What's different about Weatherby's new rifle, cartridge?

6.5 WBY RPM tops 3k fps in sub-5-pound gun

Nov 25, 2019 #hunting#biggame

Originally published in the Fall 2019 issue of The Guidefitter Journal
What's different about Weatherby's new rifle, cartridge?

Guides and outfitters who tote a rifle all day, everyday, will appreciate the accuracy and energy of this light new rifle and new cartridge from Weatherby. The new Mark V Backcountry Ti is a sub 5-pound mountain bolt rifle with a suggested retail price of $3,349. It’s made for hunters and guides who go deep into the backcountry or high into the mountains for sheep, goats or deer, and who want to shoot a magnum 6.5mm cartridge but still carry an extremely light rifle that is built form the floorplate up to mitigate recoil.

It has a number of new features, so let’s start from pieces that are unique to Weatherby. The Ti in the name stands for titanium, an element as strong as steel but lighter. The receiver is made from titanium, and you know it’ll be strong. Weatherby got its start in 1945 and is known to this day for creating the strongest receivers in the industry. It’s how Roy Weatherby was able to create hyper-velocity magnum cartridges: he built the first Mark V receiver to handle the higher pressures. With a manufacturer’s suggested retail price of $3,349, the Backcountry Ti will compete with Kimber’s Mountain Ascent and Christiansen’s Summit TI among a few other factory mountain rifles. The Ascent weighs 5 pounds, 12 ounces in a magnum short-action configuration like the .270 WSM, and costs about $2,000 msrp. The Summit is sub 6 pounds at $5,500 retail. The Mark V Ultra Lightweight had been Weatherby’s offering in this mountain rifle category. It weighs roughly 6-7 pounds, depending on the caliber.

At the end of the stock, a new patent pending recoil pad is actually 3D-printed, a first among larger bolt-gun companies as far as we could tell. Weatherby was still working out the exact percentage of reduction in felt recoil when this was going to press. The pad, called the 3D Hex, has a hexagonal pattern specifically made to reduce muzzle lift.

Mark V Backcountry

The new Mark V Backcountry Ti weighs less than 5 pounds, thanks, in part, to its titanium receiver.

Speaking of the muzzle. You’ll have a very light rifle shooting basically a magnum cartridge, so you’ll want to use a muzzle break that pulls away some of that push-back and mitigates muzzle lift. Weatherby will top each Backcountry Ti and Backcountry rifle with a new brake — the Accubrake ST — that they say reduces recoil by 53 percent as compared to using the rifle without it. Both rifles come in 22-, 24- and 26-inch barrels. Sliding down back toward the receiver, Weatherby is equipping each rifle with a TriggerTech trigger. These mechanisms use a free-floating roller between the trigger bar and the sear, so the release is less of a gritty slip and more of a clean rolling break with very little over-travel. Several of the best custom rifle shops are using these types of triggers now. They can help a shooter improve accuracy and get that glass-rod break we all want. The trigger will be factory set to 2.5 pounds. You can adjust it to what suits you best between 2 and 5 pounds. The fluted bolt will have a 6-lug design, traditional to the Mark V .240 actions, and will have a nice 54-degree bolt throw. It will be chambered in a new cartridge — 6.5 WBY RPM.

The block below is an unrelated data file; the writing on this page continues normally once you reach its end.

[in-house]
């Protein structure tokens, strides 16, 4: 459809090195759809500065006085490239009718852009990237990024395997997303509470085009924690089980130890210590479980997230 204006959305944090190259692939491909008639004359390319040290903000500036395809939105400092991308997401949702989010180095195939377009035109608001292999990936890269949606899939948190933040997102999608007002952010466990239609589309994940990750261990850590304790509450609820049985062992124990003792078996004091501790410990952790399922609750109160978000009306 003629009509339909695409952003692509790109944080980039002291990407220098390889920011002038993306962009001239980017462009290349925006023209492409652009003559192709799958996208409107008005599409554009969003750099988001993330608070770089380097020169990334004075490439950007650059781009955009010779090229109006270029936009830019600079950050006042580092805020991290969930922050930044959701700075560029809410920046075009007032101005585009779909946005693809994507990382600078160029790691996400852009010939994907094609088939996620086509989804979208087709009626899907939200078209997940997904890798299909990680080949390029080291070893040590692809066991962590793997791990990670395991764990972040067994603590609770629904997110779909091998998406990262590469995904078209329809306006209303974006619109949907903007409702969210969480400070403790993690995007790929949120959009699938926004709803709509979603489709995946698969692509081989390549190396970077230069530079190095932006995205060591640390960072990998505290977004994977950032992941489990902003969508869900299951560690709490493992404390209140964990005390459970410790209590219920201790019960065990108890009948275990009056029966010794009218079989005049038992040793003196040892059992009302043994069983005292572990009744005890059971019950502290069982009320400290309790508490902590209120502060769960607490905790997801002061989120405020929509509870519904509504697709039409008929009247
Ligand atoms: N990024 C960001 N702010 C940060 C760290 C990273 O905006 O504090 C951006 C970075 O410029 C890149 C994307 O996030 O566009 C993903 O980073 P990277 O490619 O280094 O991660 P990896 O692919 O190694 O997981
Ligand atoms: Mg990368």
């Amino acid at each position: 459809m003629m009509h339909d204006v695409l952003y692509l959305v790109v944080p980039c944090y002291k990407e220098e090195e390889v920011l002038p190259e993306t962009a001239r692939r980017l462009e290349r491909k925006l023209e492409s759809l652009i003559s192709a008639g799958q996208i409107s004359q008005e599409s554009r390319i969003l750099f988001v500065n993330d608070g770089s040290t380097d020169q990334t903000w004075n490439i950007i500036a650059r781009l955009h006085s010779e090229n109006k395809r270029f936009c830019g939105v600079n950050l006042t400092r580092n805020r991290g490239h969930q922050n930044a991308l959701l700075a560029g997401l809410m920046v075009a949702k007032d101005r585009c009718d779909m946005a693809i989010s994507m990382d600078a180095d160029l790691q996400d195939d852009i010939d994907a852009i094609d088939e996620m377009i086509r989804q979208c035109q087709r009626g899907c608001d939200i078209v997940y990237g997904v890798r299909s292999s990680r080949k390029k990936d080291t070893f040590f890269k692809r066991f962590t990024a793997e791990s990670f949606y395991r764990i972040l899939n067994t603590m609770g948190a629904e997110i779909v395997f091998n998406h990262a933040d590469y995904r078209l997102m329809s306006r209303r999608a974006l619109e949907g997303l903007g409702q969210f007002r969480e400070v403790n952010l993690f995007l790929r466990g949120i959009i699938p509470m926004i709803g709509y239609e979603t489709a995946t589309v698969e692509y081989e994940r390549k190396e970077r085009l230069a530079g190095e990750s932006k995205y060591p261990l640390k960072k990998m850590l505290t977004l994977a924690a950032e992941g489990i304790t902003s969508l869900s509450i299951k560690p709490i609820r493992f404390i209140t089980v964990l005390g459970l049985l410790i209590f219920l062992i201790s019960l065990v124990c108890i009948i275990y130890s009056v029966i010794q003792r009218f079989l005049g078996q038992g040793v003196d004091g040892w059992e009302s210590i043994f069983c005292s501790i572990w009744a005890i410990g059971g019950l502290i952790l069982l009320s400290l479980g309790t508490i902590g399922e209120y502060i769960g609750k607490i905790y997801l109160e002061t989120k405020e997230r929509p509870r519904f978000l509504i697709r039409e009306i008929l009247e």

Weatherby started as a cartridge company so they recently put their minds together to develop a new 6.5mm cartridge for the Mark V, 6-lug action, also know as their standard action. This has always been an underutilized strong and light action but it is long and skinny and could not handle a magnum bolt face. This new cartridge is called the 6.5 WBY RPM. The WBY is for Weatherby, and the RPM stands for Rebated Precision Magnum which was purpose-made for the standard action. This hot-rod will be welcomed by anyone who wants the fastest velocities in a 6.5mm hunting bullet.

The “rebated” part of the name indicates that the back of the case is slightly smaller than the case body thus allowing a smaller bolt face instead of that large magnum bolt face. The “M” is magnum, and this is a fairly large cartridge. Standing next to a 6.5 Creedmoor, the PRM looks like a giant. The RPM will not be as fast as its big brother, the Weatherby 6.5-300, which can push a 127-grain bullet at more than 3,500 fps, but it’s still super-fast. The RPM will send a Barnes 127-grain LRX at 3,225 fps, according to Weatherby tests. (This ammo is expected to cost about $60 or less on the shelf for a box of 20.) A PRC cartridge will send the same bullet at about 3,200 fps.


The latest 6.5mm offering in the industry is the 6.5 WBY RPM, or rebated precision magnum. Here, it’s compared in size and speed to other 6.5mm cartridges using a 127-grain bullet.

Other initial offerings include Hornady’s 140 Interlock, with 3,000 fps muzzle velocity and a $50 msrp, and Nosler’s 140 Accubond, at 3,075 fps, and a $65 msrp. Another major departure from previous Weatherby products is a non-venturi case shoulder, and the bullet is non-belted. Until now, all Weatherby cartridges had a rounded shoulder as opposed to a straight shoulder as found in just about every other cartridge except Ackley Improved chamberings. Over the years, there’s been debate about the function of the rounded shoulder, and whether it’s more style than substance.

Regarding the belt, there’s also debate about whether that’s functional contain Roy Weatherby’s aggressive pressures in his magnums, or it just came from a time when magnum straight cartridges needed something to hold them in battery so they wouldn’t slip into the barrel.
Either way, they’re gone from this cartridge, ad it’s unclear whether all future Weatherby cartridges will follow suit.

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